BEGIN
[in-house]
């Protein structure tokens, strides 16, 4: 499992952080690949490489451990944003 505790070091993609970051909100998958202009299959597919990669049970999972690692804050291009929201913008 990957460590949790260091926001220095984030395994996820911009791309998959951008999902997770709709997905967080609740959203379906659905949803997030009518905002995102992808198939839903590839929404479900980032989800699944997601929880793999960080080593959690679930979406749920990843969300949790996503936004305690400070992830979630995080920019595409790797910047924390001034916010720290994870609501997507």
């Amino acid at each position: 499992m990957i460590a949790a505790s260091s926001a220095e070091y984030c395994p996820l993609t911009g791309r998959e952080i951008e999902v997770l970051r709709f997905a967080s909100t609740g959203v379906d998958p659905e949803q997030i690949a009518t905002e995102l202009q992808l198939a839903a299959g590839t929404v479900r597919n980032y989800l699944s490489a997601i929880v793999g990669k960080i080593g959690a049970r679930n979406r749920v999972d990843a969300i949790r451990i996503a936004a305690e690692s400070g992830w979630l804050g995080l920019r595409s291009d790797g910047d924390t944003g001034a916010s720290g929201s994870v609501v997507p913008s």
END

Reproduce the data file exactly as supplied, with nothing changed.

[in-house]
């Protein structure tokens, strides 16, 4: 499992952080690949490489451990944003 505790070091993609970051909100998958202009299959597919990669049970999972690692804050291009929201913008 990957460590949790260091926001220095984030395994996820911009791309998959951008999902997770709709997905967080609740959203379906659905949803997030009518905002995102992808198939839903590839929404479900980032989800699944997601929880793999960080080593959690679930979406749920990843969300949790996503936004305690400070992830979630995080920019595409790797910047924390001034916010720290994870609501997507």
């Amino acid at each position: 499992m990957i460590a949790a505790s260091s926001a220095e070091y984030c395994p996820l993609t911009g791309r998959e952080i951008e999902v997770l970051r709709f997905a967080s909100t609740g959203v379906d998958p659905e949803q997030i690949a009518t905002e995102l202009q992808l198939a839903a299959g590839t929404v479900r597919n980032y989800l699944s490489a997601i929880v793999g990669k960080i080593g959690a049970r679930n979406r749920v999972d990843a969300i949790r451990i996503a936004a305690e690692s400070g992830w979630l804050g995080l920019r595409s291009d790797g910047d924390t944003g001034a916010s720290g929201s994870v609501v997507p913008s």